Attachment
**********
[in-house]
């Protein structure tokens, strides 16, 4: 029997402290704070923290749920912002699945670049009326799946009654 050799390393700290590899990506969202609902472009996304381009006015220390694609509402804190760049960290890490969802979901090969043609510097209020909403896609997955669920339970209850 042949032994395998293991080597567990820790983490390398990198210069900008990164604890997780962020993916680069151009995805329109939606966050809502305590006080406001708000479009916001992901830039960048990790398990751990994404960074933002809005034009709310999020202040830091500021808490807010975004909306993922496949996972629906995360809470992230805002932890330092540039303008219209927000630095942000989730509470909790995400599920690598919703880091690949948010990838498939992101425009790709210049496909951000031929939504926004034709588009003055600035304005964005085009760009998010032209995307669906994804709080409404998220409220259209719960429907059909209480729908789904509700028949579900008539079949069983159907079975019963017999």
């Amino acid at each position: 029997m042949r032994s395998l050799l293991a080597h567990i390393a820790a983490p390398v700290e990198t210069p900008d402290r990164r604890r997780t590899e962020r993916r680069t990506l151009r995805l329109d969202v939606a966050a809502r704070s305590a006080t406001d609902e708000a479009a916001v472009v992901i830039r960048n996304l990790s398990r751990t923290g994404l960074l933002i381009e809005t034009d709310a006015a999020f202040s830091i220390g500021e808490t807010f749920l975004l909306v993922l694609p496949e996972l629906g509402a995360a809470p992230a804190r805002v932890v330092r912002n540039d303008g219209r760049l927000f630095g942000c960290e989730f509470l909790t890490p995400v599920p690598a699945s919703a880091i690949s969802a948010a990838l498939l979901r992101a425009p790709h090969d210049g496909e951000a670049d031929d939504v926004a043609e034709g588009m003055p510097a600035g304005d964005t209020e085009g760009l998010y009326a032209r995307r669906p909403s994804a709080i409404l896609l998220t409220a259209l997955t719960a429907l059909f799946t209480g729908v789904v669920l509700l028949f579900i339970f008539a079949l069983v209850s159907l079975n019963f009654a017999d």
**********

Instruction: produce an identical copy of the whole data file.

[in-house]
């Protein structure tokens, strides 16, 4: 029997402290704070923290749920912002699945670049009326799946009654 050799390393700290590899990506969202609902472009996304381009006015220390694609509402804190760049960290890490969802979901090969043609510097209020909403896609997955669920339970209850 042949032994395998293991080597567990820790983490390398990198210069900008990164604890997780962020993916680069151009995805329109939606966050809502305590006080406001708000479009916001992901830039960048990790398990751990994404960074933002809005034009709310999020202040830091500021808490807010975004909306993922496949996972629906995360809470992230805002932890330092540039303008219209927000630095942000989730509470909790995400599920690598919703880091690949948010990838498939992101425009790709210049496909951000031929939504926004034709588009003055600035304005964005085009760009998010032209995307669906994804709080409404998220409220259209719960429907059909209480729908789904509700028949579900008539079949069983159907079975019963017999």
């Amino acid at each position: 029997m042949r032994s395998l050799l293991a080597h567990i390393a820790a983490p390398v700290e990198t210069p900008d402290r990164r604890r997780t590899e962020r993916r680069t990506l151009r995805l329109d969202v939606a966050a809502r704070s305590a006080t406001d609902e708000a479009a916001v472009v992901i830039r960048n996304l990790s398990r751990t923290g994404l960074l933002i381009e809005t034009d709310a006015a999020f202040s830091i220390g500021e808490t807010f749920l975004l909306v993922l694609p496949e996972l629906g509402a995360a809470p992230a804190r805002v932890v330092r912002n540039d303008g219209r760049l927000f630095g942000c960290e989730f509470l909790t890490p995400v599920p690598a699945s919703a880091i690949s969802a948010a990838l498939l979901r992101a425009p790709h090969d210049g496909e951000a670049d031929d939504v926004a043609e034709g588009m003055p510097a600035g304005d964005t209020e085009g760009l998010y009326a032209r995307r669906p909403s994804a709080i409404l896609l998220t409220a259209l997955t719960a429907l059909f799946t209480g729908v789904v669920l509700l028949f579900i339970f008539a079949l069983v209850s159907l079975n019963f009654a017999d």